An enterprising parent secured a deal with a publisher to sell
cut-price books at my local school’s summer fete last month. The
place was absolutely heaving.
But it wasn’t the discount copies of Harry Potter and the
Order of the Phoenix that was responsible for families
arriving in droves. Such is the level of involvement of parents in
this small primary school that good attendance was pretty much
The benefits are apparent. Participation of parents in the life
of this school brings huge dividends – and not just in terms of
augmenting the school’s coffers. For, as research suggests, when it
comes to supporting children’s learning, parents matter.
From an early age, a child’s approach to learning is shaped by
the actions and attitudes of their parents; by the time a child
reaches school age parental influence on learning is already
discernible. But once formal education begins, much rests on the
relationship that parents have with their child’s school. Good
parent-teacher communication can help raise expectations, improve
the school’s understanding of the opportunities and constraints
influencing a child’s capacity to learn and, crucially, ensure that
information about a child’s well-being is shared.
When it comes to bullying, for example, it is often parents who
are the first to pick up the signs: a child who is reluctant to go
to school, or who becomes anxious or withdrawn. In recent years,
schools have been charged with greater responsibility to tackle
bullying – every school now has to have an anti-bullying policy.
But such policies are worthless unless they are implemented in
partnership with parents, to ensure that bullying is being tackled
inside and outside the school gates.
Teachers are increasingly expected to put more time into
improving links between school and home. Practices are changing.
All schools are now required to draw up a home-school agreement,
setting out the respective responsibilities of the school, pupils
and parents. In most schools parent-teacher contact is no longer
confined to parents’ evenings. And some schools have developed new
ways to engage parents in the life of the school, with regular and
less formal contact. By opening up schools to a range of community
activities, parents are being invited to spend more time in the
school surroundings, helping to break down the communication
barriers that can arise from being in an unfamiliar
But most of the good practice remains in the primary school
sector; many secondary schools still feel like no-go areas for
parents. Joe Hallgarten, who leads the education team at the
Institute for Public Policy Research, titled his book about
parent-school relationships Parents Exist, OK? after
spotting some graffiti outside a London school. The phrase seemed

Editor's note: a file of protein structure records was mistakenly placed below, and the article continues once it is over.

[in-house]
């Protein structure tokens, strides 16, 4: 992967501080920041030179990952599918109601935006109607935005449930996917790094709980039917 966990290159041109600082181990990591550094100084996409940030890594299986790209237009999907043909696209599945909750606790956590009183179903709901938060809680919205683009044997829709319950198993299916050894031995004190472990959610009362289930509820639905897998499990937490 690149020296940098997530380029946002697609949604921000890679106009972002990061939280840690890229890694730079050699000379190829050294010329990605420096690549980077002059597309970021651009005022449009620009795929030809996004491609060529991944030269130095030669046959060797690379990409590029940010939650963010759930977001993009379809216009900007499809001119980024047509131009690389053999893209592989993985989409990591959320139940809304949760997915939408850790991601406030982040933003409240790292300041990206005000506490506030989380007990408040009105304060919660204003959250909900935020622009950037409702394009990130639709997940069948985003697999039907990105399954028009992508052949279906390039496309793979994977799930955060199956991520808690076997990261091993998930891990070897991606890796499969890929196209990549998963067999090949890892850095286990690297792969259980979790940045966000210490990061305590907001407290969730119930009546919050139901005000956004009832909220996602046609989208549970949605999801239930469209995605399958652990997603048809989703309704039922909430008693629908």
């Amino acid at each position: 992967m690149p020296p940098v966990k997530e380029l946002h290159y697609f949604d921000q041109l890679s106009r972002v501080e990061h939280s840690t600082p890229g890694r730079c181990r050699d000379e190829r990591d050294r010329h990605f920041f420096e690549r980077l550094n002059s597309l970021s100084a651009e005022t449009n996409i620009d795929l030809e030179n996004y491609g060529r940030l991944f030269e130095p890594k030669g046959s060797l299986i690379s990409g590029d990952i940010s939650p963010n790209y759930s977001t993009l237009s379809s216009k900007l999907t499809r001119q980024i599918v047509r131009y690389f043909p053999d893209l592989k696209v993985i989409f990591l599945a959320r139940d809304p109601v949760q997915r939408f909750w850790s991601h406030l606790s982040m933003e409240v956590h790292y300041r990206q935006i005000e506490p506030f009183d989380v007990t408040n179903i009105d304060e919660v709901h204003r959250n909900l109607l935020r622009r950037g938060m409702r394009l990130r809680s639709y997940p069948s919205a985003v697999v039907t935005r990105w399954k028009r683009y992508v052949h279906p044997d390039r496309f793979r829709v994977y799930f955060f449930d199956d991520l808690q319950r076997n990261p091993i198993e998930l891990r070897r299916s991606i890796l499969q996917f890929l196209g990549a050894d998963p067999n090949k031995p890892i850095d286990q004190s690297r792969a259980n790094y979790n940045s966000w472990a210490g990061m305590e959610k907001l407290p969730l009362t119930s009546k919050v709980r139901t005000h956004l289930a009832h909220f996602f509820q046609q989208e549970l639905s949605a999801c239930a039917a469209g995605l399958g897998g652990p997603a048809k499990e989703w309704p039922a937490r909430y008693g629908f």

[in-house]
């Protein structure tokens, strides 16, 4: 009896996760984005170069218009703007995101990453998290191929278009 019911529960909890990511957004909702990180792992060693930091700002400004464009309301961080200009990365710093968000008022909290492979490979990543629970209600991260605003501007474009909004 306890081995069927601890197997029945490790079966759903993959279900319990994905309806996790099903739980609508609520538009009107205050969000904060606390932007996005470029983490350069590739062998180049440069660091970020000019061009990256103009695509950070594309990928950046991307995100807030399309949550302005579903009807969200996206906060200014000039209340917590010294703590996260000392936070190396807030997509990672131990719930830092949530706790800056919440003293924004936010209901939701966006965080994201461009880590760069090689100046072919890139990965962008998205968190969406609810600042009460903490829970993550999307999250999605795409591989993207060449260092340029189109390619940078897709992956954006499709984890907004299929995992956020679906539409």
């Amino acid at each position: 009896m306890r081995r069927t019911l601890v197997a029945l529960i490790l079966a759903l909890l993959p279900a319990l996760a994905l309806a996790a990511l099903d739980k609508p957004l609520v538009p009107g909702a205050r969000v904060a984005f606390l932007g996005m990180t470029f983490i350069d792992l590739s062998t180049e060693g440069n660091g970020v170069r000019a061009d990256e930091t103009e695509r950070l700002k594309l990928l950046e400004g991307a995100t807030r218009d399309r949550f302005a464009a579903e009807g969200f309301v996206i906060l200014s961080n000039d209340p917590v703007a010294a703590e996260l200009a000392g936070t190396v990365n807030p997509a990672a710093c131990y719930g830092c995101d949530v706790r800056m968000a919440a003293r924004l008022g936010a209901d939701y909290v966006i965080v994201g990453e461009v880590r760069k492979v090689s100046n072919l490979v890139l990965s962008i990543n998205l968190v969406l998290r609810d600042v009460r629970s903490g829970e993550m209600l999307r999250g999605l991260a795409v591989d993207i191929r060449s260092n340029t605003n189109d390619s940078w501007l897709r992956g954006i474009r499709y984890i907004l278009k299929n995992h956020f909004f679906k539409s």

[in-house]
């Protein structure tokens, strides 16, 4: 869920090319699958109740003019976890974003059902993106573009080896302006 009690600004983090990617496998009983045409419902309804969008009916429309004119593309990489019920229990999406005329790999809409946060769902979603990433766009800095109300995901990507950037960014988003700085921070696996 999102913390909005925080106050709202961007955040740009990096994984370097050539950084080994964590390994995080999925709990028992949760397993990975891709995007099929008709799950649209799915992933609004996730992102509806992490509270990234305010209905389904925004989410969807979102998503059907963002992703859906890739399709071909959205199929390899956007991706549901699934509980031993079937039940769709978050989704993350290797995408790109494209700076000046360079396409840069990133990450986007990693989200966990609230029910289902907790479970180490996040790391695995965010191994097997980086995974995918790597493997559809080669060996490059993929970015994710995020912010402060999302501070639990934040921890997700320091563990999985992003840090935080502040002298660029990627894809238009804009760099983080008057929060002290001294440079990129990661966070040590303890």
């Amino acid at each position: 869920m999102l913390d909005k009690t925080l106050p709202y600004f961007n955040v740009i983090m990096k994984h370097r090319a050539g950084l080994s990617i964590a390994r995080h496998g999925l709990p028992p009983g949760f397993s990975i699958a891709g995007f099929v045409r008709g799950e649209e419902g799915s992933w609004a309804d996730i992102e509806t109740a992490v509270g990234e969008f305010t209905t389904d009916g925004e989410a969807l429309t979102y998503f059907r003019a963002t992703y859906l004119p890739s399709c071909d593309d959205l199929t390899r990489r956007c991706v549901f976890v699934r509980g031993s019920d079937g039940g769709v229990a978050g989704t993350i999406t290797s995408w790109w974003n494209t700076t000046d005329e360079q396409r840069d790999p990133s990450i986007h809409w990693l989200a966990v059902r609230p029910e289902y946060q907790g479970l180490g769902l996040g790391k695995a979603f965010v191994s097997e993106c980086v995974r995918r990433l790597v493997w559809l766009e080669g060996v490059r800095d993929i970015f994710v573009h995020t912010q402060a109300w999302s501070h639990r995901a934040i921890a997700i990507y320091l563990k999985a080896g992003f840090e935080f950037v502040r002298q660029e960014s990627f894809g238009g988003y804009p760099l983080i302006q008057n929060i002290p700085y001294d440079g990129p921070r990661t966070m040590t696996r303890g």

to aptly sum up the school experience for all too many parents.
Part of the reason for this enduring cultural difference between
primary and secondary schools lies in the extra pressure secondary
schools are under to achieve other priorities. For all the
rhetoric, improvements in home-school links are still considered
less of a concern than raising standards of individual attainment.
And this despite the evidence that parental involvement in a
child’s learning contributes towards this goal.
Add to this the recent focus, highlighted by teacher unions, of
the need to protect teachers from a small minority of aggressive
parents and the enduring, if inaccurate, impression is that
teachers would rather parents didn’t bother them quite so much.
But it will take more than a reallocation of priorities and
resources for secondary schools to becoming parent-friendly places.
The power relations between professionals and parents also have to
change. Parents need to be recognised as citizens who are actively
involved in their child’s learning, not seen simply as consumers of
services that teachers deliver. This is not about devaluing the
specialist expertise of teachers, but about seeing the educating
role as something that can only ever be successfully delivered in
partnership with parents.
Changing the parent-teacher relationship is also more than about
achieving the optimal circumstances for children’s learning. As
teachers increasingly come under pressure to cure society of all
ills, we are in danger of expecting them to take on the
responsibilities of parents. As governors of learning, teachers
have a profound influence on children’s lives. But we cannot expect
them to be guardians of all aspects of children’s well-being.
Breaking down the barriers between home and school will ultimately
Lisa Harker is chairperson of the Daycare